UK inflation to rise to 2.0% by end of next year, says EY Item Club
The EY Item Club has estimated that UK inflation will reach 2.0% by the end of 2021.
The prediction comes as consumer price inflation came in above all expectations in July, rising to a four-month high of 1.0% from 0.6% in June and 0.5% in May, which had been the lowest level since June 2016, according to the latest figures from the Office for National Statistics (ONS).
While 1.0% is still relatively low, it adds to recent news on consumers’ weaker purchasing power and follows falling earnings data. The latest ONS data show average earnings fell 1.5% year-on-year in June.
The EY ITEM Club suspects inflation could get down to a low of around 0.2% over the next few months. Price-conscious consumers, excess capacity and limited earnings are likely to limit inflation in the near term at least.
There was evidence of limited price pressures further down the supply chain with producer input prices falling year-on-year.
Inflation looks set to fall back in August as the impact of the temporary VAT cut for the hospitality sector is felt. However, the rise in inflation to 1.0% dilutes the chances that it could temporarily turn negative over the coming months, which the Bank of England had suggested is possible.
The EY ITEM Club expects inflation to rise gradually during 2021 as the recovery gains traction. Even so, it is unlikely to rise sharply next year and could be around 2.0% by the end of 2021.
The ONS also reported that real earnings fell 2.2% year-on-year in June and were down 2.0% year-on-year in the three months to June.
RPI inflation rose to 1.6% in July from 1.1% in June; this rise is disappointing for rail commuters as the July RPI rate will be used to set the increase in regulated train fares in January.
Consumer price inflation was primarily lifted in July by prices for clothing and footwear, fuel and furniture and household goods. Food had a modest downward impact.
Core inflation rose to 1.8% in July from 1.4% in June and 1.2% in May (the lowest since October 2016).
Howard Archer, chief economic advisor to the EY ITEM Club, said: “Price-conscious consumers, excess capacity and limited earnings are likely to limit inflation in the near term at least. While the economy is seemingly recovering relatively well in the third quarter after its record second quarter contraction, uncertainties remain about the longer-term outlook and consumers look likely to be relatively cautious in their spending after the release of some pent-up demand.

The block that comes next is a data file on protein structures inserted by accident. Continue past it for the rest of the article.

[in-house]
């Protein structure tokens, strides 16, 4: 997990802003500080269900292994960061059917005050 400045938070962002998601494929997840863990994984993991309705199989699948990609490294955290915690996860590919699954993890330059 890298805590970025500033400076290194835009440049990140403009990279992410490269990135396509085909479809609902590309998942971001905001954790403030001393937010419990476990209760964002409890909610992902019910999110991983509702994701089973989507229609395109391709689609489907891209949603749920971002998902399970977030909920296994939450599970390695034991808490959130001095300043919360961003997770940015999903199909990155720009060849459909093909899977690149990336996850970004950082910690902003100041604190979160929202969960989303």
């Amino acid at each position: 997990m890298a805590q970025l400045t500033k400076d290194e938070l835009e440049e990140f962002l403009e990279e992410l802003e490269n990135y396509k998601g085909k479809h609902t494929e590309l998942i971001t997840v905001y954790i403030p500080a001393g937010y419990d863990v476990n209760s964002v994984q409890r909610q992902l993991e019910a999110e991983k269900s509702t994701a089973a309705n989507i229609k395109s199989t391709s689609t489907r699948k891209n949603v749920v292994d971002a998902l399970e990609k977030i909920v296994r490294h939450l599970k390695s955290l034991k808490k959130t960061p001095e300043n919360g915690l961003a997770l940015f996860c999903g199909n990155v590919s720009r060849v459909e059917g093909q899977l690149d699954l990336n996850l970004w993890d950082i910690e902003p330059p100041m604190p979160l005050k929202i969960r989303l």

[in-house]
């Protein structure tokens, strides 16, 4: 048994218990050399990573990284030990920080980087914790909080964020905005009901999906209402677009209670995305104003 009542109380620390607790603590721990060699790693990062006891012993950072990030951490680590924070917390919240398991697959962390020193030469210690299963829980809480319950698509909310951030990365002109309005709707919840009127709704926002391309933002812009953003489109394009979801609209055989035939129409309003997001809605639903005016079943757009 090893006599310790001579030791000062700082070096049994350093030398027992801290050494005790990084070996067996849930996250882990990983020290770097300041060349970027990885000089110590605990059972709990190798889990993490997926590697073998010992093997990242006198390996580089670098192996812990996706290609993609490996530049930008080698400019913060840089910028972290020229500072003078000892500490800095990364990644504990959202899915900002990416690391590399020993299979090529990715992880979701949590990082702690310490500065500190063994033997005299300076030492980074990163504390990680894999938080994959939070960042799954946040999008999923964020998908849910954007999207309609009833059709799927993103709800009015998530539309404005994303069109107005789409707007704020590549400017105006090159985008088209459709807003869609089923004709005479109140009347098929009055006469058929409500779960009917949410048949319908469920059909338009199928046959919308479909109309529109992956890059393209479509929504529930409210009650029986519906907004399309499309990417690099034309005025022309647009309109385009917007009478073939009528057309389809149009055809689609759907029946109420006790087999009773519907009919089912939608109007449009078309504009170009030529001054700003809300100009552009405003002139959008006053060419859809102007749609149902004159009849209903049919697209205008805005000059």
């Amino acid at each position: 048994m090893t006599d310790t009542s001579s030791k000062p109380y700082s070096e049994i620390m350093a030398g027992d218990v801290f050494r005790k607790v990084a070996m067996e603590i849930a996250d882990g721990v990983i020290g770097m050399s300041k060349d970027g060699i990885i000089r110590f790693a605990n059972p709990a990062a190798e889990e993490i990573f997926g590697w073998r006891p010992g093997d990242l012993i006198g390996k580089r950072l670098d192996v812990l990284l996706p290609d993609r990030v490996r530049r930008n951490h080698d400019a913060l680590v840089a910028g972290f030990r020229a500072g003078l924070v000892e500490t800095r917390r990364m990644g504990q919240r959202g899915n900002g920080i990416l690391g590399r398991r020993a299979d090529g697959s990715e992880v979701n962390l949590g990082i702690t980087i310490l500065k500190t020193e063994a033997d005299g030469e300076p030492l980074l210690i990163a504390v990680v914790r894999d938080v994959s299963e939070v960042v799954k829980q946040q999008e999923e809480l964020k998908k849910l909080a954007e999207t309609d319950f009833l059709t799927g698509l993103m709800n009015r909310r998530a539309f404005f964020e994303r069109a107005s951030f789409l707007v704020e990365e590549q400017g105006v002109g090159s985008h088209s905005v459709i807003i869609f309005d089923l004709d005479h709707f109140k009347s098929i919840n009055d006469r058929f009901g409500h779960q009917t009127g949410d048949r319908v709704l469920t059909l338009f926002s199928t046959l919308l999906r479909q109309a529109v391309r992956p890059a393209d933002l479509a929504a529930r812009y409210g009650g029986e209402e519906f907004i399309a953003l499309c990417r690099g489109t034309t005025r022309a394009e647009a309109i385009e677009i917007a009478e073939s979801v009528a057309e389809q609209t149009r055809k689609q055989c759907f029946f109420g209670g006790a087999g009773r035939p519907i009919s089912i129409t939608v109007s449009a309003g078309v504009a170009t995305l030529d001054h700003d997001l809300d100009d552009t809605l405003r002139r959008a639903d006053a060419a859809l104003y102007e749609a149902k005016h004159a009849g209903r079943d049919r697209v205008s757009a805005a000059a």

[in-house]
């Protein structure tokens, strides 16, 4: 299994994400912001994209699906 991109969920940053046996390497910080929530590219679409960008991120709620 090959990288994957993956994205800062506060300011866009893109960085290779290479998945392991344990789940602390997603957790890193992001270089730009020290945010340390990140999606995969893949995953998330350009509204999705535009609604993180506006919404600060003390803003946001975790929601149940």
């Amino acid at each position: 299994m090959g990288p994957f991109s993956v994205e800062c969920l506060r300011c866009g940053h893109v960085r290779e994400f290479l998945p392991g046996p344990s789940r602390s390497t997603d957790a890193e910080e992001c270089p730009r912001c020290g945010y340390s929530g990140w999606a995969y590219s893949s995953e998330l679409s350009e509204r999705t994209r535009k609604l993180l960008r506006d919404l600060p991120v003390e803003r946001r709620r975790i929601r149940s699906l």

“The near-term fundamentals for consumer spending look challenging. Many people have already lost their jobs, despite the supportive government measures, while others will be concerned that they may still end up losing their job once the furlough scheme ends in October. Additionally, many incomes have been negatively affected. This is likely to keep consumers price-conscious for some time, even though the economy is now recovering. Limited earnings will also have a dampening impact on inflation.
“Relatively low oil prices should also limit inflation – although the downward impact from lower fuel prices has come to an end. While Brent oil has risen from a near 21-year low of $15.93/barrel on 22 April to currently trade around $45/barrel, it remains at a relatively low level and is still some 31% below the late-January level of $65/barrel. The EY ITEM Club currently expects Brent oil to average around $41/barrel in 2020 and $48/barrel in 2021.”
He added: “There was evidence of limited price pressures further down the supply chain in July with producer input prices falling 5.7% year-on-year, although they rose 1.8% month-on-month. Meanwhile, producer output prices were down 0.9% year-on-year as they fell 0.3% month-on-month.
“The EY ITEM Club expects inflation to rise gradually during 2021 as the recovery gains traction. However, inflation is unlikely to rise sharply next year and it could well be around 2.0% by the end of 2021.”